A Year With Frog and Toad
Wednesday, February 7 at 6:00 p.m.
Thursday, February 8 at 6:00 p.m.
at the Zwermann Arts Center Theater
A Year With Frog and Toad follows upbeat Frog and grumpy Toad, two best friends who are waking up from hibernation and beginning their year in the Spring. We watch as Frog and Toad go throughout the four seasons, going on adventures, learning to garden, going for a swim, and playing in the Fall leaves before settling back down again in the winter. Throughout the year we meet several friends of Frog and Toad's like three Birds, Turtle, Mouse, and Snail who has a very important task to accomplish. Frog and Toad both learn important life lessons and celebrate their unique friendship in this jazzy upbeat musical. This cheerful score is sure to get stuck in your head, and you'll be clapping along as you watch A Year With Frog and Toad.
Performances: April 12-14 and April 19-21.
How to Audition:
Below are instructions, materials, and tips for auditioning for LTC Theater Productions.
There will be a check-in table when you get here where someone will take your name and give you an audition form to fill out. Once you’ve filled out that form you will wait for someone to call your name to enter the theatre. Once you enter the theatre you will introduce yourself and chat for a moment with the director.
For a musical, the audition consists of three parts: a monologue, a song excerpt, and a dance call.
You will get to choose what you bring. It should give a good idea of your skills and should be similar to the character for which you are auditioning. If you need help or have questions about the monologue, please email Taylor Dahlberg.
- The monologue can be from film or theatre.
- It should be no longer than 45 seconds.
- It should be only one character speaking.
- It should be G-rated.
- For each of the music cuts, there are multiple people who can sing that cut.
- Those auditioning for Toad OR who sing Bass/Baritone will sing the Toad Cut.
- Those who are auditioning for Snail OR sing Tenor will sing the Snail Cut.
- Those who are auditioning for the Soprano Bird OR who sing Soprano will sing the Bird cut and take the top note.
- Those who are auditioning for the Mezzo/Alto Bird OR Mezzo/Altos will sing the Bird cut and take the middle note.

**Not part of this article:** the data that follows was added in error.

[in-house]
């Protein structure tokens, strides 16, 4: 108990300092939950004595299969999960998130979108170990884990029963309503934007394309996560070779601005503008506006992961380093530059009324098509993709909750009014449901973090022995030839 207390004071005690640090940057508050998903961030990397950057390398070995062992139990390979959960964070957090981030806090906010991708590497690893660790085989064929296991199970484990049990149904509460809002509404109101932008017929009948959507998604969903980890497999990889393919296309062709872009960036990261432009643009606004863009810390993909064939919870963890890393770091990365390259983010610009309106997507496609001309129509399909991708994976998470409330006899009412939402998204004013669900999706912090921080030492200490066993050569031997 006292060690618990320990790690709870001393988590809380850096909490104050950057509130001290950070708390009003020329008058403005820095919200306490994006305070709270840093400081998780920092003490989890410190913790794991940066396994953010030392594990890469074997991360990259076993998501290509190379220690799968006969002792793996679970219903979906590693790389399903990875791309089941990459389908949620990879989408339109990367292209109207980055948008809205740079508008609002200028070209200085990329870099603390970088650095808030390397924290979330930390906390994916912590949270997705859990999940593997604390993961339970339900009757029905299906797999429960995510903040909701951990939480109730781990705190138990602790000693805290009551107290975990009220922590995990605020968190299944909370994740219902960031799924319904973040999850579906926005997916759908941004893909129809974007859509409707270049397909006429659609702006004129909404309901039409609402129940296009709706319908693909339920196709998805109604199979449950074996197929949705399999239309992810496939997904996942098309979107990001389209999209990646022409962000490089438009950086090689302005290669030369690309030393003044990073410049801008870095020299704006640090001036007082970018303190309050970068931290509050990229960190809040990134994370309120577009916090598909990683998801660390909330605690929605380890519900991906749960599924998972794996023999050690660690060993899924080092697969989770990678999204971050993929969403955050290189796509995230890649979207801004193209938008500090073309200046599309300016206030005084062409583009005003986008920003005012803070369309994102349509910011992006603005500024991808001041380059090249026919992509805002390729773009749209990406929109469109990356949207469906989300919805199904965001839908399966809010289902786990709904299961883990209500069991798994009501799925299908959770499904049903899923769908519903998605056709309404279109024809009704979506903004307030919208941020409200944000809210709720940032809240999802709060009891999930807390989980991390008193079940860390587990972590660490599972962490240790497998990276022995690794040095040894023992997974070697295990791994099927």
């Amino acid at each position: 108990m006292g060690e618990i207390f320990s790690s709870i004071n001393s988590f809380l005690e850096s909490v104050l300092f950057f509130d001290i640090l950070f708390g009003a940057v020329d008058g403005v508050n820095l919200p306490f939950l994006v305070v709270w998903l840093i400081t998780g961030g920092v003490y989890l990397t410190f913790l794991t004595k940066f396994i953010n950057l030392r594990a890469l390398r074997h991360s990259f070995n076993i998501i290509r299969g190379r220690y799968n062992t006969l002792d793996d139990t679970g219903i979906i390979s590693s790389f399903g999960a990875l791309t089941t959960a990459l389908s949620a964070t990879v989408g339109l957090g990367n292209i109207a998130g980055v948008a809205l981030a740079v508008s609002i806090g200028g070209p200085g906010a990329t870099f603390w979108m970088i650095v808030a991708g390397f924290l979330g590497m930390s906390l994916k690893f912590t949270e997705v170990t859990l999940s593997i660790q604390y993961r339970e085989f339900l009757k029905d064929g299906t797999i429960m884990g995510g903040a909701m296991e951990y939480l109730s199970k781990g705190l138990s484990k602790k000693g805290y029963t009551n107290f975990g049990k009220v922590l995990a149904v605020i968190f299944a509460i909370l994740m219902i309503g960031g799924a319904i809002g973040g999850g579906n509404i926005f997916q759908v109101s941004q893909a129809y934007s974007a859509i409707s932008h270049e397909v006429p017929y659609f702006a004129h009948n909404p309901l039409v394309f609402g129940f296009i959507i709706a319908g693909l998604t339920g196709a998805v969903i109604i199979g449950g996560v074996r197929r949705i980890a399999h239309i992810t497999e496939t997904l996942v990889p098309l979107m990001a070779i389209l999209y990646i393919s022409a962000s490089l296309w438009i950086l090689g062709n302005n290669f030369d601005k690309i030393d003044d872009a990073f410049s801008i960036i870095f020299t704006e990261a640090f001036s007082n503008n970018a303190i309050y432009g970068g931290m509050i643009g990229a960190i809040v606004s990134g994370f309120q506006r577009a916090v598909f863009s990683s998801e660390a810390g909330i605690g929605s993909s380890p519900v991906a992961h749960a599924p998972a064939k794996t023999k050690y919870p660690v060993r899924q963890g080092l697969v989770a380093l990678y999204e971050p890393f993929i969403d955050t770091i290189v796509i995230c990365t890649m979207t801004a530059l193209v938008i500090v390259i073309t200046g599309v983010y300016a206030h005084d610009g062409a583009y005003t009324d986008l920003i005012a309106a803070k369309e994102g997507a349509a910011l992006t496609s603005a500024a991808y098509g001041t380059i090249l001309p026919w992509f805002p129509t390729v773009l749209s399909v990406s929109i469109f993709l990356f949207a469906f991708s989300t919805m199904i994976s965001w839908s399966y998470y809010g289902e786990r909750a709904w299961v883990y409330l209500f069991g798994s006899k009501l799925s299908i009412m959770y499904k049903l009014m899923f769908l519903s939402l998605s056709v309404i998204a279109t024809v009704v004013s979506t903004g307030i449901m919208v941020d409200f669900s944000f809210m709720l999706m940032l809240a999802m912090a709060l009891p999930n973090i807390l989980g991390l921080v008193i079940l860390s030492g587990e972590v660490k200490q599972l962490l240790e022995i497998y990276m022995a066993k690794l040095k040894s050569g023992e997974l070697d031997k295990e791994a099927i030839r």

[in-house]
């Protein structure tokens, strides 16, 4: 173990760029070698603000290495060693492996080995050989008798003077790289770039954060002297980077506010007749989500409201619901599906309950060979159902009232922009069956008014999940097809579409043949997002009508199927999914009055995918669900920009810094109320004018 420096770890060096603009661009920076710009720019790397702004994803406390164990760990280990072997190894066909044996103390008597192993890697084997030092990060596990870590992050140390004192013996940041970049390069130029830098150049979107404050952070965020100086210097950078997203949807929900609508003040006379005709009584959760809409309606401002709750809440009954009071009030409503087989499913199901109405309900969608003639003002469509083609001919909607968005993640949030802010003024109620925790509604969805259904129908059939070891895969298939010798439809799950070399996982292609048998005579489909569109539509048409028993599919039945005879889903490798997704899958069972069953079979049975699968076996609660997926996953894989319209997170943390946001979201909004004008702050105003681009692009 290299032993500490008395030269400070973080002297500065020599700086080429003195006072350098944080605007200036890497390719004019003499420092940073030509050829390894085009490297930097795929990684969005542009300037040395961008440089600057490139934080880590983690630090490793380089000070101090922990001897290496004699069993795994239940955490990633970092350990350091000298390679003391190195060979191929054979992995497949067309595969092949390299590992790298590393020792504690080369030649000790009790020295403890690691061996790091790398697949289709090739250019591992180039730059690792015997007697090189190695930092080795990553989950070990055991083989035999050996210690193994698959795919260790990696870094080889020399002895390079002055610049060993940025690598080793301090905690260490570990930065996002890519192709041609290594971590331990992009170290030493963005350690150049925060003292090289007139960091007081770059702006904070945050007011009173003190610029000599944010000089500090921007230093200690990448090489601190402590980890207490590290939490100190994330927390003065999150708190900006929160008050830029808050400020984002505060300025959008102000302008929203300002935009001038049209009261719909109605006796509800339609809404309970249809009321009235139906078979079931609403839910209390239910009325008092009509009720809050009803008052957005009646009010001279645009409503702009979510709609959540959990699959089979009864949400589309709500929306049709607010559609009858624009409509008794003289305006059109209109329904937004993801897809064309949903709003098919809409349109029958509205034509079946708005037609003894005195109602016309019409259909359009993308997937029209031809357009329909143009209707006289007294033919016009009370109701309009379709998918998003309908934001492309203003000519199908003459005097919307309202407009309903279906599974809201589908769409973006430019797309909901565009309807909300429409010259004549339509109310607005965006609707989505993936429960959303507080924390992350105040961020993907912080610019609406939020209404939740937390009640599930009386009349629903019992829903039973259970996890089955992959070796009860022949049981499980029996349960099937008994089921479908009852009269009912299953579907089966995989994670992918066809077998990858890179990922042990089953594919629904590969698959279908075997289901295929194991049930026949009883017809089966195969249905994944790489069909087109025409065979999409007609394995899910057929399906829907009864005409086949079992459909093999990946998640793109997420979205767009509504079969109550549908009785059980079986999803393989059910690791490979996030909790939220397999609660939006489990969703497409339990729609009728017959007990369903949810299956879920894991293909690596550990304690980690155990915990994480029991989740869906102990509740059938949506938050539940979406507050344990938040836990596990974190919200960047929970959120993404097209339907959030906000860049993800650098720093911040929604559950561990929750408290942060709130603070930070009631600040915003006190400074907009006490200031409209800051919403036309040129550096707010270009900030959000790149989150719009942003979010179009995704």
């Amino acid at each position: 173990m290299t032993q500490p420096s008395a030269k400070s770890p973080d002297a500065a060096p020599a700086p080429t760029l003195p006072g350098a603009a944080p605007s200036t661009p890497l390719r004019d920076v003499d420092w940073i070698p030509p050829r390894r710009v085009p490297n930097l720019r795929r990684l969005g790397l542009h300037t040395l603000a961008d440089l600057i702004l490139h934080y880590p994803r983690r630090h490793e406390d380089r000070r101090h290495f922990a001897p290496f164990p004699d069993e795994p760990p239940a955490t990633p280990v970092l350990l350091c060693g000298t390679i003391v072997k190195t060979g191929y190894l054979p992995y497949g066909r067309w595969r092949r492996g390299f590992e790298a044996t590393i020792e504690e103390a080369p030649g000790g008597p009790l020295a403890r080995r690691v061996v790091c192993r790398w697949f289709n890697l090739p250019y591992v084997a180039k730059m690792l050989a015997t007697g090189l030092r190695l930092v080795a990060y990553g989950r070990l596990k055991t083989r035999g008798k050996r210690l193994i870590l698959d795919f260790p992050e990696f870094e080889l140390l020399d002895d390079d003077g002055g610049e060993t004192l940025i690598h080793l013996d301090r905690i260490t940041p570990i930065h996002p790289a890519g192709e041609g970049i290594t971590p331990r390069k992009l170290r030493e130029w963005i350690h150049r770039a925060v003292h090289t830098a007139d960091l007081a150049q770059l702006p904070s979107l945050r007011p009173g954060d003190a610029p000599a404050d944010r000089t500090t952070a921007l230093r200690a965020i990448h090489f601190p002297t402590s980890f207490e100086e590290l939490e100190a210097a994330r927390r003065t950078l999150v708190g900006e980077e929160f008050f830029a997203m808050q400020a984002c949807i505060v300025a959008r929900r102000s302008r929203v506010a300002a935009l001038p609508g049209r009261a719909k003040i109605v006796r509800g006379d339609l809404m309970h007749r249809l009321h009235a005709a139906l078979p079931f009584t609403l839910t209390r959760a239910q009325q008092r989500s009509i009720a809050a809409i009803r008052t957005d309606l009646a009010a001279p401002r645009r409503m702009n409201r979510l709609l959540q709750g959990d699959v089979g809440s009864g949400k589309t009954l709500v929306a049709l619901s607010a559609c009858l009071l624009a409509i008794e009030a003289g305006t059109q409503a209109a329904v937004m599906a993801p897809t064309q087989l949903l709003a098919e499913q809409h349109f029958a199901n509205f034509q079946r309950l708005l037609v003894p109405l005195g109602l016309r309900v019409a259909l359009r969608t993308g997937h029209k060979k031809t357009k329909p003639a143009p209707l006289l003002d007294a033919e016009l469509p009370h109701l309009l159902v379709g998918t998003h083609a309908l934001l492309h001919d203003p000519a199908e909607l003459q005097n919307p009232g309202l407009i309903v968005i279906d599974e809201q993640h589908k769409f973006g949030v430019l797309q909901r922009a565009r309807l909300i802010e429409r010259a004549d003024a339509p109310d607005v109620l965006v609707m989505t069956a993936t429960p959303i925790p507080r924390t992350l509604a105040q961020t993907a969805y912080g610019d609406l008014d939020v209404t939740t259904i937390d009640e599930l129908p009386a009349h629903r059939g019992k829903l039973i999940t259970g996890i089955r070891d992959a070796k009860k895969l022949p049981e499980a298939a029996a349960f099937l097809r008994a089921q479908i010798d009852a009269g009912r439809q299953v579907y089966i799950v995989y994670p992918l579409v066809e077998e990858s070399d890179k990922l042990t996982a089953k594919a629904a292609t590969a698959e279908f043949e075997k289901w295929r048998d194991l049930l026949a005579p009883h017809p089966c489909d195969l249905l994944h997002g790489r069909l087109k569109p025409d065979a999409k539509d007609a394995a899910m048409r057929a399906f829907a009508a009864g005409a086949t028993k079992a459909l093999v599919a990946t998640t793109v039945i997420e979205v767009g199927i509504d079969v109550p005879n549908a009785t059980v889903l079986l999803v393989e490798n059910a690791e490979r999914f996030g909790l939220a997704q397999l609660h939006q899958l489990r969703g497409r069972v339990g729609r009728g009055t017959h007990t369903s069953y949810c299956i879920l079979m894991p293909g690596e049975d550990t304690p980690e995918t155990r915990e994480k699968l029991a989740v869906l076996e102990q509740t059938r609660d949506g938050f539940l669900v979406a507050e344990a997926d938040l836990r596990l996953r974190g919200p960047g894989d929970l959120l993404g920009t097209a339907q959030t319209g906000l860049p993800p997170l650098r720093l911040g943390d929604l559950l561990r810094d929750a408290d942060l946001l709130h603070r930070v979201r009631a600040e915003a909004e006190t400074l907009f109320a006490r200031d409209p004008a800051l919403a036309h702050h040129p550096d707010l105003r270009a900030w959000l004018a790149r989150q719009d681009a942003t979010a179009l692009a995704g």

- You will perform a small dance as a part of the audition. Dance call videos are shared in the Dance Call folder below.
- You will dance in groups of four or five.
- The choreographer will review the dance with auditioners before performing the dance. The choreographer will also lead the dance during the audition.
- You are encouraged to wear clothes that you can easily dance in.
- You are encarouaged to bring water.
Frog: A caring and loyal friend. Outgoing, chipper, and adventurous.
Toad: Also a loyal and caring friend. Far more cautious and less adventurous than Frog. Loveably grumpy and stubborn.
Snail: Nerdy, and incredibly determined
Birds: Quirky and chipper. Sometimes in their own world, but often commenting on what Frog and Toad are doing.
Turtle: Loves to dance
Lizard: Cool as a cucumber
Mouse: Smart and kind
Young Frog: Young, adventurous, and smart.
Mother Frog: Loving mother
Father Frog-:Loving father
Great and Terrible Frog: Great and terrible. Eats young frogs in the woods.
Note: There is the possibility of double casting.
You will be asked to perform a small dance combination at your audition. Please review the following videos to learn the dance combination.
Choreography with Counts
Choreography with Music
Female Bird/Mole 1 (upper): C4-A5
Female Bird/Mole 2 (lower): C4-E5
Male Bird: C3-A4
Young Frog: C4-A5
Mother Frog: C4-E5
Father Frog: C3-A4
Soprano/Mezzo/Alto Bird Audition Cut (From beginning through :32)
Toad and Basses/Baritones Interested in the Ensemble (From :27-1:15)
Frog (From 2:05-2:45)
Snail and Tenors Interested in the Ensemble (From :30)
Auditioning for a LTC production can be a nerve-racking and scary experience. Here are a few tips to help with that process.
What to expect when you arrive: